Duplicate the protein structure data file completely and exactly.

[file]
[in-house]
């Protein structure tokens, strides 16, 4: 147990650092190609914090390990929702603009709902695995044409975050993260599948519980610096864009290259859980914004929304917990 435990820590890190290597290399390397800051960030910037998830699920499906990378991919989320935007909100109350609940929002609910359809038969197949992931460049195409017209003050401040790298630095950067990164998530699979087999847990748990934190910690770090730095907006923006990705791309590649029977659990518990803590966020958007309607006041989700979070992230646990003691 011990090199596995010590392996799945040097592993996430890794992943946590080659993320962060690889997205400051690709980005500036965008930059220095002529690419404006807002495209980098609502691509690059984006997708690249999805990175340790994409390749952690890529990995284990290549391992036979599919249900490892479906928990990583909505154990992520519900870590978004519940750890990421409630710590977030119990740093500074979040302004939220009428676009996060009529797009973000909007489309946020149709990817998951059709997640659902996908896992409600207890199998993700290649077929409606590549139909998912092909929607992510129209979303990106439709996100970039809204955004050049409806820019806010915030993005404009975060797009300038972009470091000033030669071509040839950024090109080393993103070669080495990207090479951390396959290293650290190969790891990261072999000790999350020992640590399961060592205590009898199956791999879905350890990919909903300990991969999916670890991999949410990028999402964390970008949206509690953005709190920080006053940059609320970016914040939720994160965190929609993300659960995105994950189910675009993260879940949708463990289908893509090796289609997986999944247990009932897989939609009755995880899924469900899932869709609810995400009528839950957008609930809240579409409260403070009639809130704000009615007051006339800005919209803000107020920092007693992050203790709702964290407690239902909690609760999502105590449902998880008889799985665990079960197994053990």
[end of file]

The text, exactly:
[in-house]
């Protein structure tokens, strides 16, 4: 147990650092190609914090390990929702603009709902695995044409975050993260599948519980610096864009290259859980914004929304917990 435990820590890190290597290399390397800051960030910037998830699920499906990378991919989320935007909100109350609940929002609910359809038969197949992931460049195409017209003050401040790298630095950067990164998530699979087999847990748990934190910690770090730095907006923006990705791309590649029977659990518990803590966020958007309607006041989700979070992230646990003691 011990090199596995010590392996799945040097592993996430890794992943946590080659993320962060690889997205400051690709980005500036965008930059220095002529690419404006807002495209980098609502691509690059984006997708690249999805990175340790994409390749952690890529990995284990290549391992036979599919249900490892479906928990990583909505154990992520519900870590978004519940750890990421409630710590977030119990740093500074979040302004939220009428676009996060009529797009973000909007489309946020149709990817998951059709997640659902996908896992409600207890199998993700290649077929409606590549139909998912092909929607992510129209979303990106439709996100970039809204955004050049409806820019806010915030993005404009975060797009300038972009470091000033030669071509040839950024090109080393993103070669080495990207090479951390396959290293650290190969790891990261072999000790999350020992640590399961060592205590009898199956791999879905350890990919909903300990991969999916670890991999949410990028999402964390970008949206509690953005709190920080006053940059609320970016914040939720994160965190929609993300659960995105994950189910675009993260879940949708463990289908893509090796289609997986999944247990009932897989939609009755995880899924469900899932869709609810995400009528839950957008609930809240579409409260403070009639809130704000009615007051006339800005919209803000107020920092007693992050203790709702964290407690239902909690609760999502105590449902998880008889799985665990079960197994053990």